Is it just a matter of ancestry, or is it a cultural thing, which anyone can adopt as their own? Articles like this one (and there are websites and blogs centered on this idea) seem to reduce WASP identity to styles of clothing, prestigious name brands, and manners.
“The hallmarks of the WASP — besides being white, Anglo-Saxon and Protestant — are good taste and good manners, neither of which Trump possesses. When The Donald has nothing nice to say about someone, he says it loudly, proudly and repeatedly. When he has only nice things to say about someone, he is that someone.”
Actually the article seems to have been written as a vehicle for anti-Trump carping. It seems Trump is too brash, not modest and unassuming, which proper WASPs supposedly are.
First, it seems people are throwing the label ‘WASP’ around very carelessly, very imprecisely. I suppose it’s too late to correct this trend, but it seems most Americans, even those of Anglo-Saxon/British Isles ancestry, use the word ‘WASP’ to describe a cultural thing, namely, the Northeastern country-club set, the preppy-clad, socially connected upper class, of vaguely Anglo-Saxon origin.
However the people who describe Trump as a WASP are stretching the definition. As far as I am aware, his paternal ancestry was German, and his mother was actually an immigrant from Scotland. The Scots will tell you that they are not Anglo-Saxon/WASP, and Germans are, well, German. Though there is a region in Germany called Saxony, where the ancestors of the Saxons of England supposedly originated, the two peoples are not interchangeable.
Donald Trump is very much a New Yorker, culturally, and with that goes the brashness and the bluntness. I think all lifelong New Yorkers have some of those qualities, probably including whatever genteel upper class WASPs that may still exist there. Where are those legendary WASPs anyway? They seem to be pretty hard to find in New York City proper, or anywhere for that matter. And the English-descended families of the New York area, those of the old-stock upper classes, long since intermarried with the Dutch and other well-to-do colonial stock people. Many of the people described as WASP in the Northeast have mixed lineages, not all Anglo-Saxon by any means.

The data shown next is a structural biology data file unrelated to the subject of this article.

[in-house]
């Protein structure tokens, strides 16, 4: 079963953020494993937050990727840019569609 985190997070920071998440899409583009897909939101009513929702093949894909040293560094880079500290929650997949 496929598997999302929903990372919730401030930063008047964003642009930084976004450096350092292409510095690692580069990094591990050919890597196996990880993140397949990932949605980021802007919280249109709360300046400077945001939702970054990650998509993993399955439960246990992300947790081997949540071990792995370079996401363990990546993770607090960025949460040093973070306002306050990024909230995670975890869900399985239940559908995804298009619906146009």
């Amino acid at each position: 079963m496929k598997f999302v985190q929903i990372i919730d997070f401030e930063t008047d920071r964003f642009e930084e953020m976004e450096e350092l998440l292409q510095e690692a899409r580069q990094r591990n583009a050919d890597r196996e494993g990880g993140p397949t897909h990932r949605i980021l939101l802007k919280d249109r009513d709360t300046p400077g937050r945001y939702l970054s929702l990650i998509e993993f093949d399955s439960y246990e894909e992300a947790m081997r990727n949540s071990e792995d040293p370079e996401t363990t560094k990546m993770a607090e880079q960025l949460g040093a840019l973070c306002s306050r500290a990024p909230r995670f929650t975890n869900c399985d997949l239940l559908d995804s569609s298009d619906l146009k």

The linked article also refers to the Bush family, who are almost always held up as a (bad) example of WASP power in this country. However if you look at the genealogy of the Bush dynasty (which I have, being very into genealogy) you will find they are far from all English, having some central European ancestry among other things. Yet people continue to refer to them as some sort of pur sang, quintessential WASPs. They are not. And as the article points out, Jeb Bush has Hispanicized his lineage, and opted out of being a supposed WASP.
This article, discussing the same article to which I link, is about how being a WASP is ‘bad politics’ in America these days, as White Anglo-Saxon Protestants are out of favor, passe, and just out of step with the times. WASPs, allegedly, are too gentlemanly, in an era which requires manliness — not a trait of Anglo-Saxons supposedly. But wait: wasn’t Trump being bashed in the other article for being too blunt and rough in his manner? Isn’t that part of what constitutes manliness, being forceful and direct, as opposed to being self-effacing and deferential? How, then, can Trump be called a WASP? It’s all too confusing to me.